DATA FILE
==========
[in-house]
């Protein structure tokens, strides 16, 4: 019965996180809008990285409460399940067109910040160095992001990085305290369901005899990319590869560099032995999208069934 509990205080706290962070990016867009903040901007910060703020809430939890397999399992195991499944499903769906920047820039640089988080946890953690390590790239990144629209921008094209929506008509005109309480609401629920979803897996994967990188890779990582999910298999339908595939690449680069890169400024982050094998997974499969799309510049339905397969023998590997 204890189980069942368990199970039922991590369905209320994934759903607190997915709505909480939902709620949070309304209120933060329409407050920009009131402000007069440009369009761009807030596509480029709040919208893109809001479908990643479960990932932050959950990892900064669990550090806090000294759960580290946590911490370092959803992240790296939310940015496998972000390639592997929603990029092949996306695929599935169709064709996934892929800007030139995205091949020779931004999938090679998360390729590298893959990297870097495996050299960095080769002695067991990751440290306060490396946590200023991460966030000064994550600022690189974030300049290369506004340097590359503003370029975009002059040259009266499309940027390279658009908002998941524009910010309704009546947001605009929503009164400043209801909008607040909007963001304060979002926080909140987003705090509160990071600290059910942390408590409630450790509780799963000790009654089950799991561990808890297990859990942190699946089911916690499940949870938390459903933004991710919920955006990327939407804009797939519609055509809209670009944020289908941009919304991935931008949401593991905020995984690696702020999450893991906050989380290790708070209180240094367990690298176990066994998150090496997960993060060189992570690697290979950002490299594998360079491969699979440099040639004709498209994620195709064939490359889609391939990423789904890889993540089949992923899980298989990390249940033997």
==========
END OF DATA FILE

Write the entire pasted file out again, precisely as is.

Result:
[in-house]
């Protein structure tokens, strides 16, 4: 019965996180809008990285409460399940067109910040160095992001990085305290369901005899990319590869560099032995999208069934 509990205080706290962070990016867009903040901007910060703020809430939890397999399992195991499944499903769906920047820039640089988080946890953690390590790239990144629209921008094209929506008509005109309480609401629920979803897996994967990188890779990582999910298999339908595939690449680069890169400024982050094998997974499969799309510049339905397969023998590997 204890189980069942368990199970039922991590369905209320994934759903607190997915709505909480939902709620949070309304209120933060329409407050920009009131402000007069440009369009761009807030596509480029709040919208893109809001479908990643479960990932932050959950990892900064669990550090806090000294759960580290946590911490370092959803992240790296939310940015496998972000390639592997929603990029092949996306695929599935169709064709996934892929800007030139995205091949020779931004999938090679998360390729590298893959990297870097495996050299960095080769002695067991990751440290306060490396946590200023991460966030000064994550600022690189974030300049290369506004340097590359503003370029975009002059040259009266499309940027390279658009908002998941524009910010309704009546947001605009929503009164400043209801909008607040909007963001304060979002926080909140987003705090509160990071600290059910942390408590409630450790509780799963000790009654089950799991561990808890297990859990942190699946089911916690499940949870938390459903933004991710919920955006990327939407804009797939519609055509809209670009944020289908941009919304991935931008949401593991905020995984690696702020999450893991906050989380290790708070209180240094367990690298176990066994998150090496997960993060060189992570690697290979950002490299594998360079491969699979440099040639004709498209994620195709064939490359889609391939990423789904890889993540089949992923899980298989990390249940033997």